The deontology class of ethical theories argues that people ought to adhere to their obligations as well as duties. This means that individuals are obliged to follow existing regulations governing specific corporates. Upholding one's commitment and responsibilities is considered ethically right within a society, institution, or corporate (Caruso 34). However, Toshiba failed to promote moral theory before the scandal. For instance, Tanaka was unable to exemplify corporate governance inside the company. This facet is reported to have directly caused the embarrassment. Essentially, persons who adhere to deontology exhibit consistently in decision making with the basis of set duties. Tanaka's actions deviated from the theory's argument as he is reported to have obliged company regulations by forcing employees towards his desired objectives. Nevertheless, the deontology theory has its flaws, which in this case could expound Toshiba's actions. For instance, a manager may decide to devise personal duties since there is no rationale in determining specific responsibilities. To this end, it is clear that before the scandal, Toshiba had failed in its functions leading to deviation from the entity’s obligations.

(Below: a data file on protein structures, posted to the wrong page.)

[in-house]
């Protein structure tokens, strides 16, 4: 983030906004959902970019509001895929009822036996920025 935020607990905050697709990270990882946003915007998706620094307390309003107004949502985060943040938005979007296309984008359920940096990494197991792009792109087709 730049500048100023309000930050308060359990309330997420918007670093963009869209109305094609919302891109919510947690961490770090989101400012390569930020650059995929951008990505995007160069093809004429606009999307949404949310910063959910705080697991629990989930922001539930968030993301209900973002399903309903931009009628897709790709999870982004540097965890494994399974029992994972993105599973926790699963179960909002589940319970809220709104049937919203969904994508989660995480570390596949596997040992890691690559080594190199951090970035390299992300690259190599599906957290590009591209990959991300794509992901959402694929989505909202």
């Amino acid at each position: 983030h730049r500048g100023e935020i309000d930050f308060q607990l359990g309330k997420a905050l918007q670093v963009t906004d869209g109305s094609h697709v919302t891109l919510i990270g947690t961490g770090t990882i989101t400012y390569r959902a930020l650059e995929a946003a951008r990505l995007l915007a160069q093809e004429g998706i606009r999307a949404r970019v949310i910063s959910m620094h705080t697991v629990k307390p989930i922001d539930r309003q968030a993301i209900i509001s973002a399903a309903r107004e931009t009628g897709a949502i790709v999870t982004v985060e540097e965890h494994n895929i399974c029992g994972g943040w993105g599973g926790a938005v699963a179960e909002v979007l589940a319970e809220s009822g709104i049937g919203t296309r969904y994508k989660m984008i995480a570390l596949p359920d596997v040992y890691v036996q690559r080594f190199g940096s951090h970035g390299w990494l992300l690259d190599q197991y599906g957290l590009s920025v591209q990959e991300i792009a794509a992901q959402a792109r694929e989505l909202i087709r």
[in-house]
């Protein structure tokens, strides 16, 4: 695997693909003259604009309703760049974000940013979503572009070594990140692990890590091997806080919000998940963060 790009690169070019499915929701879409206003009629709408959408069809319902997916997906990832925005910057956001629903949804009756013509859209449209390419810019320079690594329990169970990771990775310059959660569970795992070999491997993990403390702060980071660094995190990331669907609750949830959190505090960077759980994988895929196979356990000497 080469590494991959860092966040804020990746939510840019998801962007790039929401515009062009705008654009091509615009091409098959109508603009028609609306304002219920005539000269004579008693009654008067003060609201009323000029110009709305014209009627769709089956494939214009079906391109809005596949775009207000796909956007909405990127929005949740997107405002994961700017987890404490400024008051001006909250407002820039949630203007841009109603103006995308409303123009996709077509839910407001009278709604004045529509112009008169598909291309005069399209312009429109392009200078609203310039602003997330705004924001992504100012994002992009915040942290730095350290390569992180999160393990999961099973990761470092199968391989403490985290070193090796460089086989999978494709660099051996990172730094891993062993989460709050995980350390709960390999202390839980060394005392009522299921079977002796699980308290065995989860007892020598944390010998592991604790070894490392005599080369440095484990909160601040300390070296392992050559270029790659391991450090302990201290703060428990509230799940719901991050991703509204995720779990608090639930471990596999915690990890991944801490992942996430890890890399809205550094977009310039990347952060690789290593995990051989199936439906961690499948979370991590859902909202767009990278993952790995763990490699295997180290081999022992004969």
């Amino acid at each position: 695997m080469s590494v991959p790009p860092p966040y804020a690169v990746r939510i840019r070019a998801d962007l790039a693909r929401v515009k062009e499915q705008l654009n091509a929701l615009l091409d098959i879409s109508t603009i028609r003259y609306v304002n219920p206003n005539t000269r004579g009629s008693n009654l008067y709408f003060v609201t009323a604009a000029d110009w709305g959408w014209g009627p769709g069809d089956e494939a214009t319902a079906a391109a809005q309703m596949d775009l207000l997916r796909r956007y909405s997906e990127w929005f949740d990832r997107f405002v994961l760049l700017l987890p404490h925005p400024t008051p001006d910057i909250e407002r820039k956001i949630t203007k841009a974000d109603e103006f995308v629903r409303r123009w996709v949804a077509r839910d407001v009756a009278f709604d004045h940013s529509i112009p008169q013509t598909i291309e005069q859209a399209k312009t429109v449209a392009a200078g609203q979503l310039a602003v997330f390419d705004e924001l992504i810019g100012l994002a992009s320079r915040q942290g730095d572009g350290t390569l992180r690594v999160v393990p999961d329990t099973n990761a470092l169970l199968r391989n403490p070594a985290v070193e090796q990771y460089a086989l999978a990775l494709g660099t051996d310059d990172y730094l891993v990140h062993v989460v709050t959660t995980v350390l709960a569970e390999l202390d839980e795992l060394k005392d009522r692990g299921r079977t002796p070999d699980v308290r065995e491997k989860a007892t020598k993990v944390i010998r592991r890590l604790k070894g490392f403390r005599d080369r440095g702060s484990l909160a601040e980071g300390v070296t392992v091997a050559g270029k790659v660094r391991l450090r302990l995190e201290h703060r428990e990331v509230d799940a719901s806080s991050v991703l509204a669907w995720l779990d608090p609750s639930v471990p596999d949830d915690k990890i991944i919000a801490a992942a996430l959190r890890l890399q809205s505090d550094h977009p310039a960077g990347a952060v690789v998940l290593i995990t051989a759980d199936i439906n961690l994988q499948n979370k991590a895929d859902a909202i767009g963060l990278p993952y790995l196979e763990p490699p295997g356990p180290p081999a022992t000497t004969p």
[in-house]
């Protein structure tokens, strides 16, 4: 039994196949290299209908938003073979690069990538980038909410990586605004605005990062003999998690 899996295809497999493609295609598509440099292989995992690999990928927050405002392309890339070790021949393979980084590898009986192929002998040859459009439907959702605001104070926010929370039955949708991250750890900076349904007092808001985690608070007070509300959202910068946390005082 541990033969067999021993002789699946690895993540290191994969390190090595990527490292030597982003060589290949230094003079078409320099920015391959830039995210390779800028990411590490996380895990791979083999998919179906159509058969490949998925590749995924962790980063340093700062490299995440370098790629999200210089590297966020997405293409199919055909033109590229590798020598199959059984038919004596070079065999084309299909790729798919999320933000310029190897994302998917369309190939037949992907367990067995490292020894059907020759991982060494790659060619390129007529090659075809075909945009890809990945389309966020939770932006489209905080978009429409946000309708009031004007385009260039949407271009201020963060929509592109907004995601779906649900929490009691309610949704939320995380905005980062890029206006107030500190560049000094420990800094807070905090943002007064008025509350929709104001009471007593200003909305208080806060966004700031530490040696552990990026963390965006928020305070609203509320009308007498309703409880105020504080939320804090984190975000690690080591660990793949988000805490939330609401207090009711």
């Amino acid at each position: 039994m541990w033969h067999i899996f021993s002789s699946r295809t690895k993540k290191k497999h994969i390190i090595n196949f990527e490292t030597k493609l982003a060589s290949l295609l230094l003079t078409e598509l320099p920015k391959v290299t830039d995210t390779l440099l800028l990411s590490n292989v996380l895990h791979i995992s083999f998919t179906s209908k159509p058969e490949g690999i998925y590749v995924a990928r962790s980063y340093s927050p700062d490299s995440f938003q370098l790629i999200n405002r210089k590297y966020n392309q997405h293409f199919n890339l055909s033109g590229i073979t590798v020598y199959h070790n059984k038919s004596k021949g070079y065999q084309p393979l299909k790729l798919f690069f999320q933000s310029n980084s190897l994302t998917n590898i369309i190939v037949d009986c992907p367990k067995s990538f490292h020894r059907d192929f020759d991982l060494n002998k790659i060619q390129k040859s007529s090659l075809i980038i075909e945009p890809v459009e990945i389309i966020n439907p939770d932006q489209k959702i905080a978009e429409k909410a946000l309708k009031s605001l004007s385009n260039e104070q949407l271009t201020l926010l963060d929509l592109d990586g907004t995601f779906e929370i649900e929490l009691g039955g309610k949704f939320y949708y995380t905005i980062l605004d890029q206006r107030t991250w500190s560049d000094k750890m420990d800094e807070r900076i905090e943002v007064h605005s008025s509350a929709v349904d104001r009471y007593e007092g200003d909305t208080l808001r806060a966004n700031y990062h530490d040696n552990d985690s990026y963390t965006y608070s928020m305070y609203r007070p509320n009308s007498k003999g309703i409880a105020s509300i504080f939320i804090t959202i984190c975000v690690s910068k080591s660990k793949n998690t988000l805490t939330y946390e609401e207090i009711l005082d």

Officials of Toshiba failed to rule out a poorly functioning system of internal controls. Toshiba’s top executives were reported to have been unable to scrutinize internal controls in the finance, risk management as well as corporate auditing departments. As such, the organizational leadership handed down strict profit targets that deviated from corporate culture. Besides, presidents of the business unit were pressured to provide specified profit margins at all odds, thus the need to doctor figures. The junior managers were obliged to adhere to the new culture, which failed to recognize the initial long-term goals. This coupled with a zero Tolerance for failure rule but pressure on employees hence the poor performance. Based on conventional knowledge notions, the above expectations could only result from the use of irregular accounting techniques. Kantian theory, a derivative of deontological theories, argues that people must act from duty and act from goodwill since such behavior have the interest of majority at heart (Wood 35). Toshiba's top executives seem to forfeit these rules by working to enforce authority in the conglomerate while presenting unjustifiable profit margins.